In an effort to combat weak 3G signals, more and more tier-one mobile operators are turning to femtocells to help boost indoor signal strength
New research from Informa Telecoms & Media has found that tier-one operator commitment to femtocells increased by 50 percent in last 3 months.
The analyst house believes that despite femtocells having been around for a while now, the technology is experiencing the first signs of maturity with several tier-one operators deploying the technology using a variety of business models, in an effort to boost poor indoor mobile phone signals.
The news comes after Alcatel-Lucent recently announced the availability of a “small cell” (femtocell) designed to address the needs of enterprise customers. And last month Vodafone renamed its femtocell device to Sure Signal, as well as dramatically reducing its cost from £160 down to £50.
Informa said that the Vodafone relaunch of its femtocell offering is “realising considerable success in the UK, spearheading the entrance of femtocell services in the European market.”
“Vodafone rebranded the femtocell service to make the proposition clearer to end users while differentiating from their competition by eliminating indoor coverage deadspots,” it added.
According to Informa there are currently 12 service commitments, including nine commercial launches and several ongoing trials, while completed trials are now progressing into deployment plans for several mobile operators. This contrasts with eight femtocell service commitments and six commercial launches in November 2009.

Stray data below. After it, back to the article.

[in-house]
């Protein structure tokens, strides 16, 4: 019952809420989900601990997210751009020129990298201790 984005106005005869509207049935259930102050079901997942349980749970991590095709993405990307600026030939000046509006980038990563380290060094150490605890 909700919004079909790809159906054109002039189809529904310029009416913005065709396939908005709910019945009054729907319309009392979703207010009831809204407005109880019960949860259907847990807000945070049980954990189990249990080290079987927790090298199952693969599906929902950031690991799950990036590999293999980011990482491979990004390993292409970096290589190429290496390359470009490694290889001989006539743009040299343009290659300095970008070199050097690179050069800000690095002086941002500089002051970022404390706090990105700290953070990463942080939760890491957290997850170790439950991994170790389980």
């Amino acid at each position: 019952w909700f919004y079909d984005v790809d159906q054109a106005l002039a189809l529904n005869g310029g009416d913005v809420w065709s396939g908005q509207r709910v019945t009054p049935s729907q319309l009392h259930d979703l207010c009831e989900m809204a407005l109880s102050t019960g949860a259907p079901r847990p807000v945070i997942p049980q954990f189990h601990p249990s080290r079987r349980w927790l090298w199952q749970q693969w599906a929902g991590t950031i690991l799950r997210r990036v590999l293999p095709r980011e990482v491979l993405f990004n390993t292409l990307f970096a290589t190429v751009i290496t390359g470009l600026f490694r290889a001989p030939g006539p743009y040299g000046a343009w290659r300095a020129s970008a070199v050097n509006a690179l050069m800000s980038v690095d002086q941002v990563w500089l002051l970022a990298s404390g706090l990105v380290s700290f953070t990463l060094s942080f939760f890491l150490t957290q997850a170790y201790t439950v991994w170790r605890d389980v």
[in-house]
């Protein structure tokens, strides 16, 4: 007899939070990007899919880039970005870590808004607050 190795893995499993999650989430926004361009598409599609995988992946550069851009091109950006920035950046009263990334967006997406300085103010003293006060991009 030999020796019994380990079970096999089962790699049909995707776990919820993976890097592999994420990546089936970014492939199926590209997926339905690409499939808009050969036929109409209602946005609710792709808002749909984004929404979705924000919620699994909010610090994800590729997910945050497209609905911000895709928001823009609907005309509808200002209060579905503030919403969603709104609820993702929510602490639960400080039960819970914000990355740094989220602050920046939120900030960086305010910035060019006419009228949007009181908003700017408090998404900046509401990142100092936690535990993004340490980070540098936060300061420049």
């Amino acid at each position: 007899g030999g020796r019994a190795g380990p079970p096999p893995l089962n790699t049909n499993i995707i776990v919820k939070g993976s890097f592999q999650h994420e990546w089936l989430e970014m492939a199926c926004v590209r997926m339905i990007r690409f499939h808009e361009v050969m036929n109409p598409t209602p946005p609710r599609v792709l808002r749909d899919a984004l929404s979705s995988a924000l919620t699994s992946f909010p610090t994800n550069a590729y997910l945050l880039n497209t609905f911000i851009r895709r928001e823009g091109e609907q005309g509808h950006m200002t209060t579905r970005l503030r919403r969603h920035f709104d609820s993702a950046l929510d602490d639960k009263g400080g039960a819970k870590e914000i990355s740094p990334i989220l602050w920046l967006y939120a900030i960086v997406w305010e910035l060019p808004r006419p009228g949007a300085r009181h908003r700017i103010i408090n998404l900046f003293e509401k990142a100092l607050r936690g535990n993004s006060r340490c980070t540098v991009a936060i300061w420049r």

During the last three months it cited French mobile operator SFR, Portuguese operator OPTIMUS and Chinese operator China Unicom, all of which have commercially launched femtocell services. Meanwhile it says that both Japan’s KDDI and France’s free have also committed to the technology.
“The femtocell market is undergoing rapid growth around the world with Asia, North America and Europe now having multiple deployments each,” said Dimitris Mavrakis, Senior Analyst at Informa Telecoms & Media. “Global operator demand for femtocells is clearly undeniable. The reason for this is simple – femtocells allow operators to deliver enhanced coverage at home, leading to an improved user experience that would not be economically viable with traditional network upgrades.”
Femtocells essentially look like a home router, but are designed to give better indoor coverage of 3G mobile phone signals, which can be problematic to obtain when inside the office or home.
Informa said that as a result of growing operator commitment to the technology, all Tier-one equipment vendors have now committed to supporting open standards and actively working on integrating femtocell gateways into their solutions. It also said there has been advances in regulatory frameworks worldwide and cited Japan, where regulations for femtocell installations have been relaxed, and in the United States, where FCC Chairman Julius Genachowski has backed femtocells to support mobile broadband capacity.
Looking forward, Informa expects the femtocell market to experience significant growth over the next few years, reaching just under 49 million femtocell access points (FAP) in the market by 2014 and 114 million mobile users accessing mobile networks through femtocells during that year. “Healthy growth is anticipated throughout the forecast period with femtocell unit sales reaching 25 million in 2014 alone,” it said.
This is despite two Trustwave security consultants, who recently uncovered serious vulnerabilities in femtocell devices that can be used to take over the device.